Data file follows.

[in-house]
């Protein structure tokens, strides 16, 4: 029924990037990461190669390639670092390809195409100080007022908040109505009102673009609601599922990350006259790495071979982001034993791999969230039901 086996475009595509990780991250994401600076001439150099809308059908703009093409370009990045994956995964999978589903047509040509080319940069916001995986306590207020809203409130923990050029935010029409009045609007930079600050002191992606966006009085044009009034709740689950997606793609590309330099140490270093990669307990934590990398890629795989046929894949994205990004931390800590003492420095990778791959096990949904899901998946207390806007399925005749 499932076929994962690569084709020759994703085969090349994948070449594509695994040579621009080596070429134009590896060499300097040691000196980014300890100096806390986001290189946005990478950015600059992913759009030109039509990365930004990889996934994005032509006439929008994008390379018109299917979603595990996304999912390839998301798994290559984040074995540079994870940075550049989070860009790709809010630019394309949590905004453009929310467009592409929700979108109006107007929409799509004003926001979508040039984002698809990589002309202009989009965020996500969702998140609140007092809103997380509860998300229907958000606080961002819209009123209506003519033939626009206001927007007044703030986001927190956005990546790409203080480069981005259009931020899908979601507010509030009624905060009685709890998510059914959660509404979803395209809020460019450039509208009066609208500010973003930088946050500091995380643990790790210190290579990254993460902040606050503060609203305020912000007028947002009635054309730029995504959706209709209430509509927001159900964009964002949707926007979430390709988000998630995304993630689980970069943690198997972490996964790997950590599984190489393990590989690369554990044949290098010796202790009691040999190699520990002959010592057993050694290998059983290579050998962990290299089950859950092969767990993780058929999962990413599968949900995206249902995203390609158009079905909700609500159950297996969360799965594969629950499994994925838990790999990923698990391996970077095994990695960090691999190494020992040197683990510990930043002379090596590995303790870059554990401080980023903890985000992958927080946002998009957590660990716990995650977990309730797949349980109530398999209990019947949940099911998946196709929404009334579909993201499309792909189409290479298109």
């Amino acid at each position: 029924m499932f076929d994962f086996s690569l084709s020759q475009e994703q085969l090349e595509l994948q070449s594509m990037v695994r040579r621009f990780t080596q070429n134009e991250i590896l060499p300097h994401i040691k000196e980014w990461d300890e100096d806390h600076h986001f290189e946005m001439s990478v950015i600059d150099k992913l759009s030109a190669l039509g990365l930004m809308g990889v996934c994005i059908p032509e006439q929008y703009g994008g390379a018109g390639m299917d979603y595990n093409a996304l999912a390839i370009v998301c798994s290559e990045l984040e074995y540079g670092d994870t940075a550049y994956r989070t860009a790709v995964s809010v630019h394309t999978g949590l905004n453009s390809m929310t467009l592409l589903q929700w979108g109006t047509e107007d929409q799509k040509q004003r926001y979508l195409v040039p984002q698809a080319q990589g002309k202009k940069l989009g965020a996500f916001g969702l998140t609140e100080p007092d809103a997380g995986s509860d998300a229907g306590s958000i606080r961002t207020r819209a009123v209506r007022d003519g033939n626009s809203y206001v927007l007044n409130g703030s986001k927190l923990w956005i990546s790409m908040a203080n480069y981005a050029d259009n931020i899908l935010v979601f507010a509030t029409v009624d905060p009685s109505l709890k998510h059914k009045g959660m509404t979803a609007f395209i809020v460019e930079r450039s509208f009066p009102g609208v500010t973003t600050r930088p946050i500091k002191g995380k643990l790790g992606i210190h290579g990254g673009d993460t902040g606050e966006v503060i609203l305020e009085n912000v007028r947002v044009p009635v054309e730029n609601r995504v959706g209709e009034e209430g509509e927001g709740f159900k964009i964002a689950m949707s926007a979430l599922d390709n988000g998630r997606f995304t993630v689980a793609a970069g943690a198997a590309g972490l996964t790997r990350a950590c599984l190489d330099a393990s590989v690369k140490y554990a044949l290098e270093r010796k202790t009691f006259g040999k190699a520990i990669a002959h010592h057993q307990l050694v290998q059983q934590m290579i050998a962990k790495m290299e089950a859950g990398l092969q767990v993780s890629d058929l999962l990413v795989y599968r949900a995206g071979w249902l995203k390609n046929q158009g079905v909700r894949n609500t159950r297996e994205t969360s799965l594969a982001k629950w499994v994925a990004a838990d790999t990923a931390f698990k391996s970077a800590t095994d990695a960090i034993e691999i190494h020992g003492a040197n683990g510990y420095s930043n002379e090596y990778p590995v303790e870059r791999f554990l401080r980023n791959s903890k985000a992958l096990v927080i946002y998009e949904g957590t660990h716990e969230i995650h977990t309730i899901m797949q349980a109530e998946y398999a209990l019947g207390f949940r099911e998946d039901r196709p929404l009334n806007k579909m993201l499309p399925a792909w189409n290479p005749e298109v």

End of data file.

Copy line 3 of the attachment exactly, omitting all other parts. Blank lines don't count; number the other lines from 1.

């Amino acid at each position: 029924m499932f076929d994962f086996s690569l084709s020759q475009e994703q085969l090349e595509l994948q070449s594509m990037v695994r040579r621009f990780t080596q070429n134009e991250i590896l060499p300097h994401i040691k000196e980014w990461d300890e100096d806390h600076h986001f290189e946005m001439s990478v950015i600059d150099k992913l759009s030109a190669l039509g990365l930004m809308g990889v996934c994005i059908p032509e006439q929008y703009g994008g390379a018109g390639m299917d979603y595990n093409a996304l999912a390839i370009v998301c798994s290559e990045l984040e074995y540079g670092d994870t940075a550049y994956r989070t860009a790709v995964s809010v630019h394309t999978g949590l905004n453009s390809m929310t467009l592409l589903q929700w979108g109006t047509e107007d929409q799509k040509q004003r926001y979508l195409v040039p984002q698809a080319q990589g002309k202009k940069l989009g965020a996500f916001g969702l998140t609140e100080p007092d809103a997380g995986s509860d998300a229907g306590s958000i606080r961002t207020r819209a009123v209506r007022d003519g033939n626009s809203y206001v927007l007044n409130g703030s986001k927190l923990w956005i990546s790409m908040a203080n480069y981005a050029d259009n931020i899908l935010v979601f507010a509030t029409v009624d905060p009685s109505l709890k998510h059914k009045g959660m509404t979803a609007f395209i809020v460019e930079r450039s509208f009066p009102g609208v500010t973003t600050r930088p946050i500091k002191g995380k643990l790790g992606i210190h290579g990254g673009d993460t902040g606050e966006v503060i609203l305020e009085n912000v007028r947002v044009p009635v054309e730029n609601r995504v959706g209709e009034e209430g509509e927001g709740f159900k964009i964002a689950m949707s926007a979430l599922d390709n988000g998630r997606f995304t993630v689980a793609a970069g943690a198997a590309g972490l996964t790997r990350a950590c599984l190489d330099a393990s590989v690369k140490y554990a044949l290098e270093r010796k202790t009691f006259g040999k190699a520990i990669a002959h010592h057993q307990l050694v290998q059983q934590m290579i050998a962990k790495m290299e089950a859950g990398l092969q767990v993780s890629d058929l999962l990413v795989y599968r949900a995206g071979w249902l995203k390609n046929q158009g079905v909700r894949n609500t159950r297996e994205t969360s799965l594969a982001k629950w499994v994925a990004a838990d790999t990923a931390f698990k391996s970077a800590t095994d990695a960090i034993e691999i190494h020992g003492a040197n683990g510990y420095s930043n002379e090596y990778p590995v303790e870059r791999f554990l401080r980023n791959s903890k985000a992958l096990v927080i946002y998009e949904g957590t660990h716990e969230i995650h977990t309730i899901m797949q349980a109530e998946y398999a209990l019947g207390f949940r099911e998946d039901r196709p929404l009334n806007k579909m993201l499309p399925a792909w189409n290479p005749e298109v």